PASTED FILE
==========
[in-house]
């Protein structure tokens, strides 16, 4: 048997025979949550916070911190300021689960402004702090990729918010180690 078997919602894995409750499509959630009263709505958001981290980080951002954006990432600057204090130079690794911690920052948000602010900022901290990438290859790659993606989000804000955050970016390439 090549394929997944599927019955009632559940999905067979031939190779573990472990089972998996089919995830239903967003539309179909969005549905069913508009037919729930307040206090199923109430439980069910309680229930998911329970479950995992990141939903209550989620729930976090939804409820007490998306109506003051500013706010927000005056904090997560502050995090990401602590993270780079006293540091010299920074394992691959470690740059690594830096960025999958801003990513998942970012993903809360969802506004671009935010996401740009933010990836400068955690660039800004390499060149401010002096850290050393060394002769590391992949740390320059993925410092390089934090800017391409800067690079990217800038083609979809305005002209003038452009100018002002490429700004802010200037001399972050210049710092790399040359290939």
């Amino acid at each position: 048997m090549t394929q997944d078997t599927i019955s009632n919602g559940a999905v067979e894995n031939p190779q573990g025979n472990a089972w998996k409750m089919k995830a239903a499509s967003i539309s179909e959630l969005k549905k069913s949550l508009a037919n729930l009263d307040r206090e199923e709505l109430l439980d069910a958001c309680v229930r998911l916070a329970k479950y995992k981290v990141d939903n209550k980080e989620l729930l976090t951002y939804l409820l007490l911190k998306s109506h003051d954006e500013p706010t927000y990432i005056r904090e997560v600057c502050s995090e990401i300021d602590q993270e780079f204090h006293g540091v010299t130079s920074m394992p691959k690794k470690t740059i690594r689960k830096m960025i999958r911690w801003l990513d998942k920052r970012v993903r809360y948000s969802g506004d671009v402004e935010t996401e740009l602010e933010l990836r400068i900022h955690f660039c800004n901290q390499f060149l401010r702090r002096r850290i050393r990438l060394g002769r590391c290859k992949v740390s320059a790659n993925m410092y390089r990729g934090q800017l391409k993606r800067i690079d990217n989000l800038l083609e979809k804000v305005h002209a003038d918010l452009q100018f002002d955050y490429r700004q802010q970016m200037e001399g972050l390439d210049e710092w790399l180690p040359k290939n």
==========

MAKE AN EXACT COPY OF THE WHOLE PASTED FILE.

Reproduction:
[in-house]
């Protein structure tokens, strides 16, 4: 048997025979949550916070911190300021689960402004702090990729918010180690 078997919602894995409750499509959630009263709505958001981290980080951002954006990432600057204090130079690794911690920052948000602010900022901290990438290859790659993606989000804000955050970016390439 090549394929997944599927019955009632559940999905067979031939190779573990472990089972998996089919995830239903967003539309179909969005549905069913508009037919729930307040206090199923109430439980069910309680229930998911329970479950995992990141939903209550989620729930976090939804409820007490998306109506003051500013706010927000005056904090997560502050995090990401602590993270780079006293540091010299920074394992691959470690740059690594830096960025999958801003990513998942970012993903809360969802506004671009935010996401740009933010990836400068955690660039800004390499060149401010002096850290050393060394002769590391992949740390320059993925410092390089934090800017391409800067690079990217800038083609979809305005002209003038452009100018002002490429700004802010200037001399972050210049710092790399040359290939």
């Amino acid at each position: 048997m090549t394929q997944d078997t599927i019955s009632n919602g559940a999905v067979e894995n031939p190779q573990g025979n472990a089972w998996k409750m089919k995830a239903a499509s967003i539309s179909e959630l969005k549905k069913s949550l508009a037919n729930l009263d307040r206090e199923e709505l109430l439980d069910a958001c309680v229930r998911l916070a329970k479950y995992k981290v990141d939903n209550k980080e989620l729930l976090t951002y939804l409820l007490l911190k998306s109506h003051d954006e500013p706010t927000y990432i005056r904090e997560v600057c502050s995090e990401i300021d602590q993270e780079f204090h006293g540091v010299t130079s920074m394992p691959k690794k470690t740059i690594r689960k830096m960025i999958r911690w801003l990513d998942k920052r970012v993903r809360y948000s969802g506004d671009v402004e935010t996401e740009l602010e933010l990836r400068i900022h955690f660039c800004n901290q390499f060149l401010r702090r002096r850290i050393r990438l060394g002769r590391c290859k992949v740390s320059a790659n993925m410092y390089r990729g934090q800017l391409k993606r800067i690079d990217n989000l800038l083609e979809k804000v305005h002209a003038d918010l452009q100018f002002d955050y490429r700004q802010q970016m200037e001399g972050l390439d210049e710092w790399l180690p040359k290939n």